Perhaps the most important unresolved dichotomy in the West today is not the male-female divide but the urban-rural divide. The #MeToo Movement is making advances towards better gender equality a direct result of the election of US President Donald Trump but city and country remain locked in a most ungratifying combat.
In the US this is known as the "red state-blue state" socio-political war, which essentially pits liberal metropolitan areas against allegedly-backwards conservative rural areas; in the UK it's sovereignty-demanding Leavers versus allegedly more intelligent anti-Brexiteers; in France it is the Yellow Vest movement engaging in civil disobedience on the Champs-Elyse'es due to the dismissive neglect and icy snobbery of those who can afford to live in the major centre-villes.
This is all explains why I feel that studying China's Cultural Revolution (CR) is more important than ever: no modern nation has made such sincere and drastic efforts to correct this rural-urban imbalance, an imbalance which exists in all nations and which is as fundamental to human existence as female/male or yin/yang.
However, especially for developing countries, in places like India, Africa and Latin America, where rural farming is still often done in a manner similar to pre-21st century China, the incredible rural gains economically, politically and culturally which were the explicit goal of the CR are not just important but staggeringly inspirational. This article will quickly prove why that is not hyperbole, because the facts of these "incredible rural gains" will get a rare unveiling instead of another heaping of obfuscating capitalist-imperialist propaganda.
Unfortunately, most Westerners are as uninterested in China's CR as they are in their own rural areas. I am certain this is true, because as a journalist I am 100% aware of my field's failures in reporting on, from, or about rural areas. What's worse, Western journalism has exacerbated their urban-rural divide by reporting from a starting point that rural areas are not morally equal to urban areas. This is a major shift from previous times: for example, during the US Revolution the farmer-citizen was Thomas Jefferson's ideal man, and their Electoral College was created in part to ensure rural voices are not drowned out by city-slickers.
Let me give a personal anecdote which exemplifies modern journalism's endemic failure on modern China and the Cultural Revolution:
Just prior to writing this series I was at a social function where I was introduced to an Anglophone journalist from a top international news organization (which I will not name). He had spent 10+ years based in China, spoke Chinese, and he was told I was publishing a book on China (more on this later ). I told him the book is more about "Chinese socialism" than "China" per se, and he was very surprised that my goals were to rebut the vilification of Mao, the Great Leap Forward, the Cultural Revolution, etc. This journalist pounced firstly on my defense of the CR, and said that their media had him interview many people in China about the horrors of the CR he couldn't imagine that I would want to defend it? I didn't start defending it to him I simply asked: "The people you interviewed what class were they from?" He evaded the question in order to stress the CR's horrors and failures, so I repeated, "From what class?" The reason I did this was because contrary to Western belief class still matters, and the view of the CR changes drastically in China depending on one's class. At this point the person looked to our mutual acquaintance in mock horror and said, "What have you gotten me into with this guy?!" LOL".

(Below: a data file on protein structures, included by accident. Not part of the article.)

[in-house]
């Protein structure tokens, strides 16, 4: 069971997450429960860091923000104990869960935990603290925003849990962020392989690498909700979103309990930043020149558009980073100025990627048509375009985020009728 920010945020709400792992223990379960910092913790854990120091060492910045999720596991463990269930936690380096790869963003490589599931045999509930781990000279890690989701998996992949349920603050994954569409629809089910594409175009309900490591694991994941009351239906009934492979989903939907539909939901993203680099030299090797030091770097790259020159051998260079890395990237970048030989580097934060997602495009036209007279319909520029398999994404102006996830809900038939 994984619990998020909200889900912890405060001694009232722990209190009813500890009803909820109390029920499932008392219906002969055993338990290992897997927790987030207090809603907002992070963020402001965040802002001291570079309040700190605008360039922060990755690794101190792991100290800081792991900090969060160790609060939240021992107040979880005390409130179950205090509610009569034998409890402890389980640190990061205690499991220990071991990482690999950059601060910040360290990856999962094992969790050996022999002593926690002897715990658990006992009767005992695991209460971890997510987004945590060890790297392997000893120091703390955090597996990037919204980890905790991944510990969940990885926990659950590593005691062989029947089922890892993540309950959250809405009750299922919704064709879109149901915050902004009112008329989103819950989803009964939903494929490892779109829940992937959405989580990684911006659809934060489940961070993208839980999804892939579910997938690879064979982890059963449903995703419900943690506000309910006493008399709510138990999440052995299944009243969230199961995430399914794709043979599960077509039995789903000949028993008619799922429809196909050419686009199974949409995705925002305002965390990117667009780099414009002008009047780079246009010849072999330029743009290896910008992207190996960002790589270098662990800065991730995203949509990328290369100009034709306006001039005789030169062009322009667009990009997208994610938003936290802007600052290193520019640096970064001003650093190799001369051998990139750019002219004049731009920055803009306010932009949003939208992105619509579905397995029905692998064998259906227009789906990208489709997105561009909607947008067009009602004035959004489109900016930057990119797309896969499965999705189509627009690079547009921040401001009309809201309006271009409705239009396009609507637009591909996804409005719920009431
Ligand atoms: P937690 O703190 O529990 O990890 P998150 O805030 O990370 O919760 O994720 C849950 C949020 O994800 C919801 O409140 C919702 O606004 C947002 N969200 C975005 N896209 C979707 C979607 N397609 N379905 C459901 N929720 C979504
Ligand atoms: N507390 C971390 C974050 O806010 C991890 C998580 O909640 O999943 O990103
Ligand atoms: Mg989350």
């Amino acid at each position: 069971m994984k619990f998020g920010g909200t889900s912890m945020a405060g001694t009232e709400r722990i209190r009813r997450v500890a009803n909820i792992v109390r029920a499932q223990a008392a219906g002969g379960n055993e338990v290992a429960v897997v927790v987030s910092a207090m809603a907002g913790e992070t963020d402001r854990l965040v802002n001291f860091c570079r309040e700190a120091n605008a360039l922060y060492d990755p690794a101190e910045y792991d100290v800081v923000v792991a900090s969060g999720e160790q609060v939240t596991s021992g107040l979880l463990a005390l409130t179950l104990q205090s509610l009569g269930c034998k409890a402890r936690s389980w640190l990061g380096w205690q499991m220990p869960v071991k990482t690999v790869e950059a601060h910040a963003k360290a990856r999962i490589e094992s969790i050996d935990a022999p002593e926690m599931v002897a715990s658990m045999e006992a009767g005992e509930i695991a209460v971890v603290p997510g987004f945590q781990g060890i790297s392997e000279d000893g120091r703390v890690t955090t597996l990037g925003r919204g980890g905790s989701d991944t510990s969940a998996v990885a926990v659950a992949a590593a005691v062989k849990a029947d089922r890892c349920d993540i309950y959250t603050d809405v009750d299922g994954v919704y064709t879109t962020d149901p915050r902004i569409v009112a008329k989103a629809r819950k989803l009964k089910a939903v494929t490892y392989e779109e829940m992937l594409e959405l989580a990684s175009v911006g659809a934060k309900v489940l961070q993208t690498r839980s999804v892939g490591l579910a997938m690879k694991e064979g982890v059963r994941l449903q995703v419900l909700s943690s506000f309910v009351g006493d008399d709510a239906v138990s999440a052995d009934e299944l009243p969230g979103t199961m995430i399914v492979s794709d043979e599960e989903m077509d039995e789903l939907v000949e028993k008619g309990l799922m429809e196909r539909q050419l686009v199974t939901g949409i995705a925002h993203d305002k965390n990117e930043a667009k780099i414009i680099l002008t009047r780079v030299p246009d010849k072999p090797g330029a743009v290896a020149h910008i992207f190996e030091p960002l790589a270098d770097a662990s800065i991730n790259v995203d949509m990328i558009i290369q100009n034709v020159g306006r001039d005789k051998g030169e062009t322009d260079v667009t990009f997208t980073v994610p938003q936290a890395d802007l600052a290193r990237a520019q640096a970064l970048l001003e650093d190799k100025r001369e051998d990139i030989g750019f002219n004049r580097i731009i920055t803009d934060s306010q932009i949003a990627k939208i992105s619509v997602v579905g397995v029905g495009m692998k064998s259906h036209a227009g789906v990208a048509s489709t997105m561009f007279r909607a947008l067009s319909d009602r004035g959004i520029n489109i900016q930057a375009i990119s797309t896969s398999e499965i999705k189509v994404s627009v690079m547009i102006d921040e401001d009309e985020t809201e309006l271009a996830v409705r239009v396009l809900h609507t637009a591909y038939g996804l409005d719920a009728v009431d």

Clearly, the lens of "class" never even came into this Western mainstream journalist's mind, and just bringing up the concept created shock and disbelief. This journalist is not atypical of his class.
Furthermore, I am certain he (or she) did not go into China's rural areas and dig out the truth of the CR because" I myself never go outside of Paris to do journalism for PressTV. The reality is that city journalists just don't have the monetary resources, the time and often the inclination, and their editors do not care / can't get more funding.
We have new research and new journalism on the Cultural Revolution so" please buy our books!
That's why The Unknown Cultural Revolution: Life and Change in a Chinese Village by Dongping Han is such an important book. Han was kind enough to write the forward to my new book, and I have written this series to popularize and discuss his far, far more important book on Chinese socialism.
My book, incidentally, has just been published by Badak Merah Publishing house, which publishes the indispensable, inspirational and unrepentantly leftist journalism of Andre Vltchek, Jeff J. Brown, and others. It is titled, I'll Ruin Everything you Are: Ending Western Propaganda in Red China, and is now available on Amazon in English, and very soon in Mandarin Chinese as well. I hope you can buy a copy for yourself and your 300 closest friends.
My book is not bad, but I think that Han's book is incredibly necessary, and for an obvious reason: that mainstream journalist did not venture into rural areas to discover the opinions of rural Chinese on the CR, whereas Han did.
Han, who is now a professor in the United States, grew up in Jimo County, China. It's a place with over 1,000 villages, 30 townships and 1.1 million people today, located along the eastern seaboard and in Shangdong Province. In yet more proof that it's a small world, my cousin married a woman from rural Shangdong Province. The county seat, Jimo, has a population of just 61,237" which should indicate that this is a highly rural area. It is also historically a poor area: Jimo ranked the 16th-poorest in (the former) 17-county Yantai Prefecture.